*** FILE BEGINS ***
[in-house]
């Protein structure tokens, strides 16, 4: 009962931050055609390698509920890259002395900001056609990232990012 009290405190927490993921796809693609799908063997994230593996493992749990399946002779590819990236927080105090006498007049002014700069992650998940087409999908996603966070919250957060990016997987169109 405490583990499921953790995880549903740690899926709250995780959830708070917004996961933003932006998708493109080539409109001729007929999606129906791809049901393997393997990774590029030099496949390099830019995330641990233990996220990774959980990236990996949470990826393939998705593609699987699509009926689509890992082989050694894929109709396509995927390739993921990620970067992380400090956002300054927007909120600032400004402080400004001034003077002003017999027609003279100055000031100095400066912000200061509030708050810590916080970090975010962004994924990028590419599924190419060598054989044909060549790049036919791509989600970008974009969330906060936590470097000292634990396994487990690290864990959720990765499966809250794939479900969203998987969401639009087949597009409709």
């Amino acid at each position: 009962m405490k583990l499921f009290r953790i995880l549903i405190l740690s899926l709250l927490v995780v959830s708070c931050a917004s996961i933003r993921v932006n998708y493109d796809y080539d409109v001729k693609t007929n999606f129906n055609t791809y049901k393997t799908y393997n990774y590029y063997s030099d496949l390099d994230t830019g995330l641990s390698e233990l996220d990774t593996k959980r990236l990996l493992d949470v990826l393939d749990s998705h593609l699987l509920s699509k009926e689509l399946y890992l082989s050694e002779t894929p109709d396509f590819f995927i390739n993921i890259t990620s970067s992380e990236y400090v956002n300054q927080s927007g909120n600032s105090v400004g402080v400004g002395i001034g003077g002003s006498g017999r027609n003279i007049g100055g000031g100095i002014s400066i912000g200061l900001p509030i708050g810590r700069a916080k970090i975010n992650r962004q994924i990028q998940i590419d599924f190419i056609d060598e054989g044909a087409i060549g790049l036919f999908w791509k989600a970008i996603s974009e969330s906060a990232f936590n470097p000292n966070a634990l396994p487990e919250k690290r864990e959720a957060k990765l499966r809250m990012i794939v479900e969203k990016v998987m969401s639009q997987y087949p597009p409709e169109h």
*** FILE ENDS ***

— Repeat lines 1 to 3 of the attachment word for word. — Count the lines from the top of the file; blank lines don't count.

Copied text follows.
[in-house]
């Protein structure tokens, strides 16, 4: 009962931050055609390698509920890259002395900001056609990232990012 009290405190927490993921796809693609799908063997994230593996493992749990399946002779590819990236927080105090006498007049002014700069992650998940087409999908996603966070919250957060990016997987169109 405490583990499921953790995880549903740690899926709250995780959830708070917004996961933003932006998708493109080539409109001729007929999606129906791809049901393997393997990774590029030099496949390099830019995330641990233990996220990774959980990236990996949470990826393939998705593609699987699509009926689509890992082989050694894929109709396509995927390739993921990620970067992380400090956002300054927007909120600032400004402080400004001034003077002003017999027609003279100055000031100095400066912000200061509030708050810590916080970090975010962004994924990028590419599924190419060598054989044909060549790049036919791509989600970008974009969330906060936590470097000292634990396994487990690290864990959720990765499966809250794939479900969203998987969401639009087949597009409709």
């Amino acid at each position: 009962m405490k583990l499921f009290r953790i995880l549903i405190l740690s899926l709250l927490v995780v959830s708070c931050a917004s996961i933003r993921v932006n998708y493109d796809y080539d409109v001729k693609t007929n999606f129906n055609t791809y049901k393997t799908y393997n990774y590029y063997s030099d496949l390099d994230t830019g995330l641990s390698e233990l996220d990774t593996k959980r990236l990996l493992d949470v990826l393939d749990s998705h593609l699987l509920s699509k009926e689509l399946y890992l082989s050694e002779t894929p109709d396509f590819f995927i390739n993921i890259t990620s970067s992380e990236y400090v956002n300054q927080s927007g909120n600032s105090v400004g402080v400004g002395i001034g003077g002003s006498g017999r027609n003279i007049g100055g000031g100095i002014s400066i912000g200061l900001p509030i708050g810590r700069a916080k970090i975010n992650r962004q994924i990028q998940i590419d599924f190419i056609d060598e054989g044909a087409i060549g790049l036919f999908w791509k989600a970008i996603s974009e969330s906060a990232f936590n470097p000292n966070a634990l396994p487990e919250k690290r864990e959720a957060k990765l499966r809250m990012i794939v479900e969203k990016v998987m969401s639009q997987y087949p597009p409709e169109h």